The shutter mechanism used to deliver 40fps in continuous burst mode is entirely electronic and has a rolling shutter as you can see. The 4K stills from the 40fps burst mode are double the resolution so suffer doubly from rolling shutter skew. In no way is the shot below representative of the 2K video mode where rolling shutter skew is helped greatly from it being 2K and a quicker scanning rate – up to 60fps. I did not do a test in video mode unfortunately, I just wanted to see if the 40fps mode was using a global shutter!
We saw on the original GH1 how much less skew you get at 60p in the lower resolution 720p mode. GH2 is great in this regard, and unique in having 60p at 1920×1080. The 40fps mode though is probably not suitable for professional sports with quick camera movement and telephoto, but it’s a great feature to have. The camera only records 40 shots for 1 second, not what the wording of the spec sheet seemed to suggest! It’s probably a buffer memory or memory card IO controller limit, or it may be a firmware limitation to stop the camera overheating. The hack potential of this is interesting for 4K video though.
Build quality wise, the GH2 is a minor improvement over the GH1 but it feels great to hold and maintains the small size of Micro 4/3rds over the competition. It’s a lot less bulky than a 5D Mark II or the new Nikon D7000. The body has a faux magnesium alloy finish and a faux leather hand grip. Of course exotic metals like aluminium and rare material like leather which can only be found in far off Tibet will never find themselves onto a consumer DSLR finish!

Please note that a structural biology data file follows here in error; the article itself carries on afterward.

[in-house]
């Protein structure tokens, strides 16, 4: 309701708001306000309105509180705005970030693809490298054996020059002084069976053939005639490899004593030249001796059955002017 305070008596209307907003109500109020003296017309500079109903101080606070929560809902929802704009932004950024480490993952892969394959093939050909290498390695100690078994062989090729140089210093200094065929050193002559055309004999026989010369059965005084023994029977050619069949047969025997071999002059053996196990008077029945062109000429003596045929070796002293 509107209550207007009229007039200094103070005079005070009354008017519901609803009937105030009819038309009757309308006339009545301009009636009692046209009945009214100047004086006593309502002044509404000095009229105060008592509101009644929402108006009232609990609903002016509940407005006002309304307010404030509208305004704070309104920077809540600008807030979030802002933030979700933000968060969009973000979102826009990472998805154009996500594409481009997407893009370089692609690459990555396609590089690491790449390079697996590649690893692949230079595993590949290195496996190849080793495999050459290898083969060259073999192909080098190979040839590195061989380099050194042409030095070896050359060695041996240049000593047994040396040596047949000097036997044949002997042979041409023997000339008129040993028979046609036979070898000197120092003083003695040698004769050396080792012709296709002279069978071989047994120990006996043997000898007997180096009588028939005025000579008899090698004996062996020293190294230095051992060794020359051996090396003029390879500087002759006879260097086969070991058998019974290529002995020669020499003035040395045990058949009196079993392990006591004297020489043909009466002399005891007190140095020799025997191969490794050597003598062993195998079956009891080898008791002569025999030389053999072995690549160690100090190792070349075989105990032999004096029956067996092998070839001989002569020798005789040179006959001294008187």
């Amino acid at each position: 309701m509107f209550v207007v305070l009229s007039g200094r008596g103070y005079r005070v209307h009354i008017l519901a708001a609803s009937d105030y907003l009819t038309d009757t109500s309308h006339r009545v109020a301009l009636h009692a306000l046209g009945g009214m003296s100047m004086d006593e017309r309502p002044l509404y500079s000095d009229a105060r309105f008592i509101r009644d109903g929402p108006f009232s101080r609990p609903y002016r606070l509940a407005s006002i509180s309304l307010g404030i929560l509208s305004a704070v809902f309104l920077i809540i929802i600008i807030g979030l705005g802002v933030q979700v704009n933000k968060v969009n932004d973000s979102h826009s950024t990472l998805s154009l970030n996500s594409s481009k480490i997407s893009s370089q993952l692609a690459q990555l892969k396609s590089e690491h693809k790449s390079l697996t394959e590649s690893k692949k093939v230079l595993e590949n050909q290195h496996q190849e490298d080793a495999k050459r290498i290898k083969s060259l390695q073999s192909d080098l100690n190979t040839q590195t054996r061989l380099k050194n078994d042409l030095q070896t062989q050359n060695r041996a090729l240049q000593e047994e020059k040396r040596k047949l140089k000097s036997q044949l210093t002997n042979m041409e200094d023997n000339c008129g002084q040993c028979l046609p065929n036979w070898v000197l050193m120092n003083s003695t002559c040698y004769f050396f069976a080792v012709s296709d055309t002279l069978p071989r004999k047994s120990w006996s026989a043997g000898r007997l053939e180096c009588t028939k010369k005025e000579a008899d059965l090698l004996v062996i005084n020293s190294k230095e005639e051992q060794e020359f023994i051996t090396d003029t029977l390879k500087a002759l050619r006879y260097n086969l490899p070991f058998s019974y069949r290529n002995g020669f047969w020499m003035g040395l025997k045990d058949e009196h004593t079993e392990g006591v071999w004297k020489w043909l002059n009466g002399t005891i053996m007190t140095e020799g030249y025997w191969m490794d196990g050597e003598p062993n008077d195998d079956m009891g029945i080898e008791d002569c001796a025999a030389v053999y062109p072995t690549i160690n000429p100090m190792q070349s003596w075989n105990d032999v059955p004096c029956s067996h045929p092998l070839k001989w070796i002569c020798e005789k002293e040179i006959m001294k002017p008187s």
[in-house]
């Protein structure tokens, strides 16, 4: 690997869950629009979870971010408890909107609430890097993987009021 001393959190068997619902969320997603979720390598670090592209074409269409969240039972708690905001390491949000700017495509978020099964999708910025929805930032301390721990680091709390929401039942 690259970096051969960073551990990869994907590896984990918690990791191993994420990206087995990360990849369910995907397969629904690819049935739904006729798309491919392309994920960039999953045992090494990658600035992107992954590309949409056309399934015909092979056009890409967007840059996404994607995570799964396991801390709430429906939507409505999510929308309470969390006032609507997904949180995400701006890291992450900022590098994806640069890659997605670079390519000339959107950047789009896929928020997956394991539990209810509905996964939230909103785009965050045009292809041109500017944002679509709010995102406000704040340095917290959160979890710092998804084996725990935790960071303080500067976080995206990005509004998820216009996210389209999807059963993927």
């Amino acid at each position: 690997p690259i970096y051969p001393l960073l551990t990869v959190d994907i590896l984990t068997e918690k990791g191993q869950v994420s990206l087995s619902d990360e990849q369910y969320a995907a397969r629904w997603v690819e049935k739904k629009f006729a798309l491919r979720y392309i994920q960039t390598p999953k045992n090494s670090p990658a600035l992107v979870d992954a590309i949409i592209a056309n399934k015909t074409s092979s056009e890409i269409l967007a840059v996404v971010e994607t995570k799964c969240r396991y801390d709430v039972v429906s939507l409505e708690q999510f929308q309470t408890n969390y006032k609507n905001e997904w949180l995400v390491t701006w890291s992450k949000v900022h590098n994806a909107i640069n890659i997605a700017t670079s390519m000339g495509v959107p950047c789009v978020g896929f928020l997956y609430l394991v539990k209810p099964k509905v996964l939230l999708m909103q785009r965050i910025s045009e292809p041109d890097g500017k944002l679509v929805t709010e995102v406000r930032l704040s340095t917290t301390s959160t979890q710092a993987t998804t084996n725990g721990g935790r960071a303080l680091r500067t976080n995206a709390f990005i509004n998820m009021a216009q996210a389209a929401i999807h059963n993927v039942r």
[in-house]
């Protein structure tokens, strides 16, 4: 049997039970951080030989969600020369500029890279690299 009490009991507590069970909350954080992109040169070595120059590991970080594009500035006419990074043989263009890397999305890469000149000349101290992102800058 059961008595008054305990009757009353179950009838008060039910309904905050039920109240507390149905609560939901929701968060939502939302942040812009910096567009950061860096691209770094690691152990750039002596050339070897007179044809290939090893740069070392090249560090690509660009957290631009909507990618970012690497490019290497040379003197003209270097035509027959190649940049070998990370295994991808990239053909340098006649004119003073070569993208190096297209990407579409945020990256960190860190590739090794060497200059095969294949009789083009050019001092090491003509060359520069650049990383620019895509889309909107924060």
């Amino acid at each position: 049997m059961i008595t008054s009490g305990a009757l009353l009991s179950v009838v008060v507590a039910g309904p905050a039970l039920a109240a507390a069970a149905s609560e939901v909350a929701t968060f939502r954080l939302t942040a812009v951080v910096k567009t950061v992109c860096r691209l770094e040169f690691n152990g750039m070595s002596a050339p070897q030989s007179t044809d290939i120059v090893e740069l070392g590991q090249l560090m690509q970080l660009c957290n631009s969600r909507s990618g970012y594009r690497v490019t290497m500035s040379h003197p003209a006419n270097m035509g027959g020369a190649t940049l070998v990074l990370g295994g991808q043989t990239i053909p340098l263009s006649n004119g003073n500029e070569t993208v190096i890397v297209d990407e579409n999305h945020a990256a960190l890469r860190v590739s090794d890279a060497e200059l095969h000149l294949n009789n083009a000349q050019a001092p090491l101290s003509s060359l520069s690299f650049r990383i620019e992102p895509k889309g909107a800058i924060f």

The Panasonic GH2 is definitely the new benchmark for DSLR video. The 5D Mark II may have a full frame sensor, and the Nikon D3S may have amazing low light performance. But the GH2 has a list as long as your arm in terms of innovative features and advantages over the competition.
• For a start, we have 1080/60p – a great technical advancement and great for slow motion, previously only an option for 720p.
• Image quality thanks to the new scaling chip and 3 core CPU looks to be a great step forward for the DSLR video world. The camera resolves a lot more detail than the Canon DSLRs or the Nikon D7000, which look very soft in comparison.
• The image is free of moire and aliasing.
• It has simultaneous live HDMI output whilst recording, although yet to see it working for myself. You can capture the feed via Nanoflash or similar. This is fantastic. Not sure yet whether it is uncompressed, probably not – but still great to have for monitoring a feed on set whilst rolling.